A bit of History
The rifle is a Winchester Model 94 with a long half octagon barrel that was manufactured in 1907. The caliber is Thirty-two Winchester Special. For those of you familiar with the Thirty-thirty, it is essentially the same cartridge case except that it is thirty-two caliber instead of Thirty. The .32 W. Spl. was the first smokeless powder cartridge developed.
As a young boy this is the first center-fire rifle I ever fired and successfully hunted with. Even though it always maintained a place on my Grandfathers gunrack, it was a firearm I grew up with and longed to shoot many years before I was deemed mature enough to do so. Today the rifle just doesn't seem as big, long and heavy as it did to a twelve year old boy all those years ago.
From the Firing Line
Arriving at the range feeling more than just a bit sentimental I uncased the rifle and a twenty round box of ammunition. Starting out at 25 yards I guestimated where to set the adjustment on the Lyman tang peep sight. Firing three rounds I was amazed that this firearm could still shoot that well. All three shoots produced one ragged hole that could be covered with a nickel. Being that it was only hitting a tad high and a bit to the left I decided to try it out on a one hundred yard target. Shooting four rounds the group opened up a bit and shot a little more to the left. This was to be expected and I did not make any further sight adjustments. I do not plan on hunting with this firearm this season anyway. If I were I would have taken more ammunition and spent more time sighting it in. Even so it shot a group that measured less two inches. Not bad for a rifle that will soon be celebrating it's one hundredth birthday.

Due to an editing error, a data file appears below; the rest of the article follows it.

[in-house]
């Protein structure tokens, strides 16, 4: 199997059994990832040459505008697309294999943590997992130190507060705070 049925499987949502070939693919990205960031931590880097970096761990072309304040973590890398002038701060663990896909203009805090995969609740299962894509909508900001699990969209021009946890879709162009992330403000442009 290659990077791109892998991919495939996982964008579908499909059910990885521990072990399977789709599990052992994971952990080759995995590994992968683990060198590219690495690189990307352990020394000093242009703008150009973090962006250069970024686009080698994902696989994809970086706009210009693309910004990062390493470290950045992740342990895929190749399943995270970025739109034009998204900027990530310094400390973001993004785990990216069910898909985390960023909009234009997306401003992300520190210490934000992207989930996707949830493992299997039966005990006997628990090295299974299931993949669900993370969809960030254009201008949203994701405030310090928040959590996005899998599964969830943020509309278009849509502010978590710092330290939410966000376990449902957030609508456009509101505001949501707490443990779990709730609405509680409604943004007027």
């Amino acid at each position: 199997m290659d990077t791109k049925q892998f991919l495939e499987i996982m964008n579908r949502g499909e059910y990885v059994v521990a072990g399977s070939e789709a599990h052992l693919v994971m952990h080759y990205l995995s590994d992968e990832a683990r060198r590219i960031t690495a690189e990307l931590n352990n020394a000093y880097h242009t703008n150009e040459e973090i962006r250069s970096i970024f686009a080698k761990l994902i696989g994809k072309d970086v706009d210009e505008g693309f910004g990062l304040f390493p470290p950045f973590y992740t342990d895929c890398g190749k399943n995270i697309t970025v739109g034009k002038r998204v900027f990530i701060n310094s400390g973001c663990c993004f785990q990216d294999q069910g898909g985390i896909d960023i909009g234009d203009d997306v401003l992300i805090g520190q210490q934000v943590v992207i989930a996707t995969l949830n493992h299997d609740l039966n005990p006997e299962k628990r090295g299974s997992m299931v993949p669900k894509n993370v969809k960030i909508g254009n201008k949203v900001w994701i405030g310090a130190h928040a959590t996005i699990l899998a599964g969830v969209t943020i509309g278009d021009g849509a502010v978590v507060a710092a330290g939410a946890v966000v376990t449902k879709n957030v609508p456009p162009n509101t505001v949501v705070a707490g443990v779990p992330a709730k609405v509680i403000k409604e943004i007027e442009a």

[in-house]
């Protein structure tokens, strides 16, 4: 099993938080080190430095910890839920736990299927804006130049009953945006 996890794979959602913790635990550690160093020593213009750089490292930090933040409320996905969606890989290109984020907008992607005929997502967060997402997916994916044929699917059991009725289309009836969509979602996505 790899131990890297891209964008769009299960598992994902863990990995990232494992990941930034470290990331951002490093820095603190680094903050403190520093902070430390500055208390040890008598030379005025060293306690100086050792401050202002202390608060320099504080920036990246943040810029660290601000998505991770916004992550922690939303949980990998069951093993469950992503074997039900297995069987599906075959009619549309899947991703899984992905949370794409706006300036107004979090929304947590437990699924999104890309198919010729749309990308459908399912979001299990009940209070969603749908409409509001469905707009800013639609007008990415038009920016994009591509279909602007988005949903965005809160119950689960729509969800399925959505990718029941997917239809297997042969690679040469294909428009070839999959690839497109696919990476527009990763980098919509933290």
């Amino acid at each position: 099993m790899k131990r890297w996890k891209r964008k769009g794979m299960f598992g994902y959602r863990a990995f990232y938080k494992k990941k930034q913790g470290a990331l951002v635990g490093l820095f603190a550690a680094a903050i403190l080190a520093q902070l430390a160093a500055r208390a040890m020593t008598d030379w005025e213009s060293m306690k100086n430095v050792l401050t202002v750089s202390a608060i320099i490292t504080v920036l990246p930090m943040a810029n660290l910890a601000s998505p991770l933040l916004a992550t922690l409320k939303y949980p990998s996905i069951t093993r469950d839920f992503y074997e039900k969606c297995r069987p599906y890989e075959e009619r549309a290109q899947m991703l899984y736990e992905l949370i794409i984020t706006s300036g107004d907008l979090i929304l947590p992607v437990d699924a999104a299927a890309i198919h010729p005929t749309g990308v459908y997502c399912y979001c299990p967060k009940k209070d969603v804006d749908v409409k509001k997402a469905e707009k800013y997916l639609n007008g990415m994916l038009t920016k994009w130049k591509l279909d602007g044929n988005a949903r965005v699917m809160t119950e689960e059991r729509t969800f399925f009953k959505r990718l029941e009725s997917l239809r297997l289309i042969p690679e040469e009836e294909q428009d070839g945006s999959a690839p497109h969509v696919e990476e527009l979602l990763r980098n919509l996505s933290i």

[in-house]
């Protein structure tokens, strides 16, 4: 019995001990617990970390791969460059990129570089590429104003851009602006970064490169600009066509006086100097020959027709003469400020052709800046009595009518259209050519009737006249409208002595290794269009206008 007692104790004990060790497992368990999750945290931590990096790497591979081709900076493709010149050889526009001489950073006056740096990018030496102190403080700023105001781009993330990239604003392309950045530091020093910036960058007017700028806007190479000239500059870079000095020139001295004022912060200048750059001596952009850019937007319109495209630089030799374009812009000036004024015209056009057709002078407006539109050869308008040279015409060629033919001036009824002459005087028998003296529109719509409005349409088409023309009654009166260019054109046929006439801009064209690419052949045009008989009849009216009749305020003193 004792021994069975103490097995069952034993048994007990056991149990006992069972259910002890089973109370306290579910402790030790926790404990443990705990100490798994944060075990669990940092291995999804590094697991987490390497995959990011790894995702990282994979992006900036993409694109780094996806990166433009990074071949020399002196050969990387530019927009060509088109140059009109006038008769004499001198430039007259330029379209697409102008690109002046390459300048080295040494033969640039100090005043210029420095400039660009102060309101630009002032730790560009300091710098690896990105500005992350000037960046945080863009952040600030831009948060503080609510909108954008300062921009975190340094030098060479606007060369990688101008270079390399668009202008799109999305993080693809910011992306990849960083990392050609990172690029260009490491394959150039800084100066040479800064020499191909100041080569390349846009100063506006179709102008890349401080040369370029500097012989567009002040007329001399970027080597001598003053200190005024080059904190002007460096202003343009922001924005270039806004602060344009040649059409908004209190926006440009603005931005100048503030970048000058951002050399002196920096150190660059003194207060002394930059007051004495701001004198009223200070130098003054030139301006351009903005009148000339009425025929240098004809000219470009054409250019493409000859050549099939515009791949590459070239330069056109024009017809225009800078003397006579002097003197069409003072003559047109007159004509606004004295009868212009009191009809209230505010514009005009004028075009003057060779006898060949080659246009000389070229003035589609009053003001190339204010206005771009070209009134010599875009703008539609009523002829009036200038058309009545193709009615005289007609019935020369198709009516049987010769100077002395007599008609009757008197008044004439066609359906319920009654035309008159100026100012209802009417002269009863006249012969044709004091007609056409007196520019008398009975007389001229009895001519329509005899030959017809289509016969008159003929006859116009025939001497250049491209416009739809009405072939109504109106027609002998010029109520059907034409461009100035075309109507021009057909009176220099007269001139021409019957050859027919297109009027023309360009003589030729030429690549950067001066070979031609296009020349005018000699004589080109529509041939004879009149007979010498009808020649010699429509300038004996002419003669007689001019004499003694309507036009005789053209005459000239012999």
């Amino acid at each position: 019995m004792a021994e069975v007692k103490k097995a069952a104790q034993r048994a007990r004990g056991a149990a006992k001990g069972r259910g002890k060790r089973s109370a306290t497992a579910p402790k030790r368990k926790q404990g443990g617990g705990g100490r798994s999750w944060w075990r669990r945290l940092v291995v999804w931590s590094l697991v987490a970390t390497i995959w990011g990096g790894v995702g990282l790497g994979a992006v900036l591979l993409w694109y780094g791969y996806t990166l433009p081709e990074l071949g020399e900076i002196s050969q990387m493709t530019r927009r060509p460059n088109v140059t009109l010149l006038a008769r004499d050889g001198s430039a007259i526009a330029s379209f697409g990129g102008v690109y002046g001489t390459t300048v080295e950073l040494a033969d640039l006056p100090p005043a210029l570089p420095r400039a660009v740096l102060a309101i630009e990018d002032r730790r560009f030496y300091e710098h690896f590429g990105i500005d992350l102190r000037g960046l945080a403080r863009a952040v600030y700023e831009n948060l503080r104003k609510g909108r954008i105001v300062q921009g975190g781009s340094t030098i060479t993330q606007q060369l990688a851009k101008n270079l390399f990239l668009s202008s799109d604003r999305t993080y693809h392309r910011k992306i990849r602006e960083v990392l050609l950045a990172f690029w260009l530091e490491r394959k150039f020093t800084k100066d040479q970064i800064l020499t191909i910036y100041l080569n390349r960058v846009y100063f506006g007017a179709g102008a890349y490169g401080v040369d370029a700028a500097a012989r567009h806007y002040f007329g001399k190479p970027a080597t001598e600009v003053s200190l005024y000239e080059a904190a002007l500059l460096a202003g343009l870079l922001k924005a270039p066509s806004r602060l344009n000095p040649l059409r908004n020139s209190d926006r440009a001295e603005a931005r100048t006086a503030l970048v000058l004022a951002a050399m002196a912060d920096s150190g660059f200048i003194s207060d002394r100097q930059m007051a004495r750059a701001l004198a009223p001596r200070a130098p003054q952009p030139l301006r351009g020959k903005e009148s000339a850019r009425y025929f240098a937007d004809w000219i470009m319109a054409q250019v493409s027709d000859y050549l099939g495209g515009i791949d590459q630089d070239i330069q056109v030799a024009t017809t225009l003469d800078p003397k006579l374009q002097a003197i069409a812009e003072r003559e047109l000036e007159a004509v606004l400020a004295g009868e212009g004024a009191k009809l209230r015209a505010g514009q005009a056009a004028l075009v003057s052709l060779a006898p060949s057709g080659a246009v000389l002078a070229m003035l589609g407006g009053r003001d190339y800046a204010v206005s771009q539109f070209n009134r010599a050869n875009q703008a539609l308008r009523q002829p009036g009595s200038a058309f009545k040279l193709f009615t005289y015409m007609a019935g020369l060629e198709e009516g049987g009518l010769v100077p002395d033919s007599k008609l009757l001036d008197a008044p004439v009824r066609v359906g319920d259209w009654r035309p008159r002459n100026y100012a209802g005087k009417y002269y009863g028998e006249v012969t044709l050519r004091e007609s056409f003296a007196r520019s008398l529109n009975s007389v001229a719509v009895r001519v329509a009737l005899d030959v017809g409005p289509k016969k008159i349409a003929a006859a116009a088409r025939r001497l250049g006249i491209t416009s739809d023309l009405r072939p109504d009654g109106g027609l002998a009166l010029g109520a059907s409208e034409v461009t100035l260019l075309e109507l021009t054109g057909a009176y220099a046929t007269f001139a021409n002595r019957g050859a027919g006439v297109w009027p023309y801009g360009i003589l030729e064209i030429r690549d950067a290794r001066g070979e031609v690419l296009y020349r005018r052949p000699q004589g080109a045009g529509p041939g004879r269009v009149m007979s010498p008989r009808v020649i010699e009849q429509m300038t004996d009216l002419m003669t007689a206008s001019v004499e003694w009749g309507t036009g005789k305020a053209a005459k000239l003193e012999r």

Accompanying me to the range were my oldest son and his father-in-law. They shot the old rifle as well. When my son shot the rifle, five generations of this family have now handled and fired this gun. I have no idea how many meals this rifle has put on the table, but I do know it has been in the family since before the Great Depression. That said I know that it has contributed to the survival and sustanance of my family through some desperately hard times.
It truely is a family hierloom. It is not one that needs to be cleaned and put away, only to be brought out just for conversation, infrequent target shooting or reminicing over. I fully intend to take this rifle to the field and hunt with it again. I also hope that some of my Grandchildren are equally fortunate enough to shoot and hunt with this rifle long after in passes it's century birthmark.